Basil Smoothie

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When I saw this smoothie recipe from Kelly Toups, RD, LDN, I new I had to try it. The refreshing flavor of fresh basil stands on it’s own. Everyone uses mint, and I suppose you could add some to this recipe, but why? Three simple ingredients that are healthy and natural. Give this a try for a refreshing twist.
In fitness, Bob

Kelly Toups, MLA, RD, LDN

Basil Smoothie

My basil smoothie post on Instagram last week prompted several inquiries, so today I’m sharing a full recipe post. Since I’m now the proud owner of an organic basil plant (thanks, Ashley!), this smoothie has been on heavy rotation during the beautiful, 80 degree days we’ve been blessed with in Boston lately. The Sweet Basil Smoothie recipe from my Giada at Home cookbook inspired this recipe, but to add creaminess (and cut the added sugars), I omitted the sugary simple syrup in favor of a frozen banana. Sophisticated, yet unfussy, this 3-ingredient masterpiece is the ultimate warm weather refresher!

Basil Smoothie

Basil Smoothie (inspired by Giada de Laurentiis)

Serves 1

Ingredients:

  • 1 ripe banana, frozen in chunks
  • 3/4 cup nonfat plain Greek yogurt
  • 1/4 cup fresh basil

Method: Add all ingredients to blender and blend until combined.

Nutrition per serving: 180 calories, 1g fat (0g saturated fat), 32g carbohydrates (3g fiber…

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Blueberry, Chia Oatmeal

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IMG_20150505_073411_492      Blueberries were on sale yesterday when I picked up a few things, so I happily grabbed some. My wife wanted oatmeal for breakfast, so instead of her usual brown sugar and sunflower seed that she likes, I asked if she would like blueberry. She of course opted for the switch.

You will need; 3/4 c water, 1/4 c instant steel cut oats, 1/4 c blueberries, and 1 Tbsp chia seed.

I used steel cut oats, since she prefers the texture, and made them per the instructions. 1/4 cup oats and 3/4 cup water. I placed half the berries in the water and gently mashed them with a fork when the water began to boil. I then added the oats and chia seeds, stirred, and reduced to a simmer stirring occasionally until done, about 10 minutes.

When the oats are at your desired consistency, add the remaining blueberries and serve.  You could sweeten this with your choice of sweeteners.

This balanced out at 228 calories, 7g fat, 36g carb, 7g of protein. The use of chia also brings the fiber count to 11g.

In fitness, Bob

Health and Diet Benefits of Asparagus

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IMG_20150408_100933_710    Asparagus is in season right now and I was able to get some for a dollar a pound. This vegetable is very healthy and can be served raw, pickled or cooked. It used primarily in soups, salads, or as a side dish.

Asparagus is considered a bitter food, along with celery and lettuce. So called bitter foods, are regarded as a beneficial addition for weight loss. Asparagus contains the diuretic, asparagine, which is why it helps eliminate water through the kidneys. Bitter foods are also used to detoxify the liver and help expel unwanted moisture from the body. Too much asparagus can irritate the kidneys.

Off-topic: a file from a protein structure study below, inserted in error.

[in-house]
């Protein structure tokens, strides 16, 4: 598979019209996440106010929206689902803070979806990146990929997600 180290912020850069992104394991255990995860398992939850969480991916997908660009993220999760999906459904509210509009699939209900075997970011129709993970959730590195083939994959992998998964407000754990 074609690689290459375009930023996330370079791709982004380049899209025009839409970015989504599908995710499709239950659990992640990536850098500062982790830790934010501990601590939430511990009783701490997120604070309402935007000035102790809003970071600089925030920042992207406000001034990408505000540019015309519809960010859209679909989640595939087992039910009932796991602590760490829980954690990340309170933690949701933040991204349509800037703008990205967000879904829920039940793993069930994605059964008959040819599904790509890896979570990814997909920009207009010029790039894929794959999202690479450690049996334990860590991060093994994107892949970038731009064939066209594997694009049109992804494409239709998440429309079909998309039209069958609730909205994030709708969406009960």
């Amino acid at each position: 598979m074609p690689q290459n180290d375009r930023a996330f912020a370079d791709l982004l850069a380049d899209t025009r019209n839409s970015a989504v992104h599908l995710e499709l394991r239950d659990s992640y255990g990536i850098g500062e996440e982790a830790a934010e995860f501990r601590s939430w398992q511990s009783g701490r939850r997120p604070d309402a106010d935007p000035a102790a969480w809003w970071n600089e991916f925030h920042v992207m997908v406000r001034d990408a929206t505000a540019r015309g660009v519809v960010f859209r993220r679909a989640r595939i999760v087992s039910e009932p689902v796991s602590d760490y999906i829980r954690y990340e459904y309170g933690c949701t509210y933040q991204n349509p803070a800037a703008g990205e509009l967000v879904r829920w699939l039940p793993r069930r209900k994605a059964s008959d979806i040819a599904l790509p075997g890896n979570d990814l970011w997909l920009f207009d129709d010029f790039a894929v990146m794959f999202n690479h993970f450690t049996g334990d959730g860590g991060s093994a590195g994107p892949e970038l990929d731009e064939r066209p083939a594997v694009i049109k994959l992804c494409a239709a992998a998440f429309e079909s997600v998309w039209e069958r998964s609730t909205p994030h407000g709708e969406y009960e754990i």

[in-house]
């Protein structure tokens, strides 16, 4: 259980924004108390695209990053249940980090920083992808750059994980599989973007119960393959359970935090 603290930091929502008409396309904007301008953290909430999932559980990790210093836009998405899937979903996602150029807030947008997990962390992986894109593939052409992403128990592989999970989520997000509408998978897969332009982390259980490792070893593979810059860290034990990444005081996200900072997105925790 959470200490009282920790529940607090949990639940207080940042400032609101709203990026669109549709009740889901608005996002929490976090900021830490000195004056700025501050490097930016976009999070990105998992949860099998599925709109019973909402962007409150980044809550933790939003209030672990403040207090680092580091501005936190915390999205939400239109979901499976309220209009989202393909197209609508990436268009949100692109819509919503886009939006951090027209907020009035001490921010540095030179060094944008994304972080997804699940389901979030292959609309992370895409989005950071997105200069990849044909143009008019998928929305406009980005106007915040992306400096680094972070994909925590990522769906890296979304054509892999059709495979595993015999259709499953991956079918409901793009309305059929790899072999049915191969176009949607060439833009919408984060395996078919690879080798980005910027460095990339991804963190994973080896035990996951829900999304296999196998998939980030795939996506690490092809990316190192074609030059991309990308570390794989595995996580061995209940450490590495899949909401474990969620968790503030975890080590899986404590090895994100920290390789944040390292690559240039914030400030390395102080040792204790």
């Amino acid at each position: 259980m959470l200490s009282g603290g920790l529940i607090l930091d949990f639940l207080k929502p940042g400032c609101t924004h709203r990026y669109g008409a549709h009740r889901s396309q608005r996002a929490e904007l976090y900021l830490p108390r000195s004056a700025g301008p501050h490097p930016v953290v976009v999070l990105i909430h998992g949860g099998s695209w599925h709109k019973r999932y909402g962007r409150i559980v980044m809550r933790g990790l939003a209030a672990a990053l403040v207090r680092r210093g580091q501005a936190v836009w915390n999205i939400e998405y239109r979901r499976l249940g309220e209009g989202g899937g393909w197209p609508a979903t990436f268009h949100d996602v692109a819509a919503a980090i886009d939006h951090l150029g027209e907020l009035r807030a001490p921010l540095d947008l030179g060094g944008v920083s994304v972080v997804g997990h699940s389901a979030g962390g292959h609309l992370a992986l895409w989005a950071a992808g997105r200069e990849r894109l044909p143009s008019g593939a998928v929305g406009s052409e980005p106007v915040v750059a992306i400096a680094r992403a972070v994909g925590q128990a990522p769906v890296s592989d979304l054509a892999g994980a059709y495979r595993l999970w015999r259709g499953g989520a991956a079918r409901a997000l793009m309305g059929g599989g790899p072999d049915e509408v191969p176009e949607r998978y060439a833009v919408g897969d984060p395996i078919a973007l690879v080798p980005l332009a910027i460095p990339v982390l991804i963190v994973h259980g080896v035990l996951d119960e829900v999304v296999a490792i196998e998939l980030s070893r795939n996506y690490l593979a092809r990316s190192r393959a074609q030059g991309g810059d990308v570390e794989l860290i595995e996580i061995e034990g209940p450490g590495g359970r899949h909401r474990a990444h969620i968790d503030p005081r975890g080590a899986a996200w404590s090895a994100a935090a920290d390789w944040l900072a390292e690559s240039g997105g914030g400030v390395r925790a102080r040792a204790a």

There are numerous vitamins and minerals in asparagus. Vitamin, K, C, E, A, B1, B3, and B6. Minerals are folate, copper, selenium, manganese, phosphorous, potassium, zinc, iron, and magnesium. It is also a source of fiber, protein and calcium.

My breakfast this morning consisted of scrambled eggs with mushroom ,green chilies, cilantro, and asparagus tips. I had this with a side of curried, steel cut oats.

IMG_20150408_093614_889    I prepared the oats as per the directions and let them cook while I began chopping. The green chilies I had in my freezer since I roast my own. I added those to 2 eggs, 1 portabello mushroom, (diced), about 10 asparagus spears, (snapped at the tip), 1 Tbsp chopped cilantro and whisked everything but the asparagus together. The egg mixture was put in a greased skillet, cooked for about 4 minutes, turned and cooked until done. The tips were placed on top, raw, but could be added to the mixture.

IMG_20150408_084222_194      I do not normally eat my oatmeal with fruit or brown sugar as some folks do, but prefer it as a side like rice or quinoa. Today I seasoned it with turmeric, cinnamon and a little salt.

IMG_20150408_090127_701       Stay healthy, eat well, and enjoy the benefits of fresh produce.

In fitness, Bob

Seaweeds and Eggs

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IMG_20150210_093412_110   Seaweed is actually a sea vegetable. It has been used for thousands of years for it’s ability to prevent disease, prolong life, and for overall health and beauty. In biology and myth, it is the sea that all things begin and return to. We begin life in the womb in a saline solution.

Seaweeds are classed by color. Their particular color depends on the depth at which they grow, the tide, temperature, light exposure and region. They contain up to twenty times more mineral content than land plants, and are a source of vitamins and fiber. Each seaweed has it’s own nutrient profile as well.

Seaweeds are used for lowering cholesterol, reducing fat in the blood, and in weight-loss programs. Other uses include the reduction of inflammation, as a diuretic, and the treatment of cancer and fibroid tumors.

I received Paul Pitchford’s book; Healing with Whole Foods, as a gift from my wife this past Christmas. It is a vast resource of information such as presented here, along with uses and recipes as an addition to whole body health.

Due to the high salt content of seaweed, you may need to rinse or soak, before using it. I have been using the roasted, shredded Nori as an addition to soups and eggs, and enjoy the flavor as a hot tea. Mixed with a little garlic, ginger and cayenne, it is helpful in treating congestion, (Head cold). Nori has the highest protein content and is the most easily digested of the seaweeds.

IMG_20150210_074319_434  I am not sure how the thought popped into my ever wandering mind, but I added some Nori and garlic to scrambled eggs. The flavor was what I would describe as a seafood omelette. Not that it tasted fishy, but the sea salt, roasted flavor was good. An exotic twist to a spinach omelette if you will. Additions to this could easily be any variety of mushroom, chilies, onion, whatever you choose.